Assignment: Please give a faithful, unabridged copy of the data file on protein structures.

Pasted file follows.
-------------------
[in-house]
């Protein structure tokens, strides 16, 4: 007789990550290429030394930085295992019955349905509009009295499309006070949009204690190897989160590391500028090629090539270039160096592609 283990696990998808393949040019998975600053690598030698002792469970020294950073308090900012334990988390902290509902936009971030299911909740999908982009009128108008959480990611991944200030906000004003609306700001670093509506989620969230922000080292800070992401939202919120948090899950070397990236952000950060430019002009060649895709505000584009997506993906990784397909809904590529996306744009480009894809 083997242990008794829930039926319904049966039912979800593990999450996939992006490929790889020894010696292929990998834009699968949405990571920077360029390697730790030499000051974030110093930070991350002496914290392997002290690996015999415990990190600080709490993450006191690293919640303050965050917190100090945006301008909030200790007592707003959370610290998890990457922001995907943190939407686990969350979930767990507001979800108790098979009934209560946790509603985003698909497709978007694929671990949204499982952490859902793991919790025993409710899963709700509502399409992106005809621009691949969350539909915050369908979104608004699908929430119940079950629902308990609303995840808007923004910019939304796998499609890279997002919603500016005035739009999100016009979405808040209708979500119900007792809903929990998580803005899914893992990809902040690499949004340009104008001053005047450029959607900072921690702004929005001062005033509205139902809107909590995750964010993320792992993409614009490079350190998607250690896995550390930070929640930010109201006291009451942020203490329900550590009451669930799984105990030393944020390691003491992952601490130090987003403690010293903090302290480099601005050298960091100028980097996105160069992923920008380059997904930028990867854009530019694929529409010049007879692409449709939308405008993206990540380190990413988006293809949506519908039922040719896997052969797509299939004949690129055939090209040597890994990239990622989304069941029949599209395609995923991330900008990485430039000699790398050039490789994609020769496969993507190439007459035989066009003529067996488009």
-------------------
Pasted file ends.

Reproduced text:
[in-house]
């Protein structure tokens, strides 16, 4: 007789990550290429030394930085295992019955349905509009009295499309006070949009204690190897989160590391500028090629090539270039160096592609 283990696990998808393949040019998975600053690598030698002792469970020294950073308090900012334990988390902290509902936009971030299911909740999908982009009128108008959480990611991944200030906000004003609306700001670093509506989620969230922000080292800070992401939202919120948090899950070397990236952000950060430019002009060649895709505000584009997506993906990784397909809904590529996306744009480009894809 083997242990008794829930039926319904049966039912979800593990999450996939992006490929790889020894010696292929990998834009699968949405990571920077360029390697730790030499000051974030110093930070991350002496914290392997002290690996015999415990990190600080709490993450006191690293919640303050965050917190100090945006301008909030200790007592707003959370610290998890990457922001995907943190939407686990969350979930767990507001979800108790098979009934209560946790509603985003698909497709978007694929671990949204499982952490859902793991919790025993409710899963709700509502399409992106005809621009691949969350539909915050369908979104608004699908929430119940079950629902308990609303995840808007923004910019939304796998499609890279997002919603500016005035739009999100016009979405808040209708979500119900007792809903929990998580803005899914893992990809902040690499949004340009104008001053005047450029959607900072921690702004929005001062005033509205139902809107909590995750964010993320792992993409614009490079350190998607250690896995550390930070929640930010109201006291009451942020203490329900550590009451669930799984105990030393944020390691003491992952601490130090987003403690010293903090302290480099601005050298960091100028980097996105160069992923920008380059997904930028990867854009530019694929529409010049007879692409449709939308405008993206990540380190990413988006293809949506519908039922040719896997052969797509299939004949690129055939090209040597890994990239990622989304069941029949599209395609995923991330900008990485430039000699790398050039490789994609020769496969993507190439007459035989066009003529067996488009």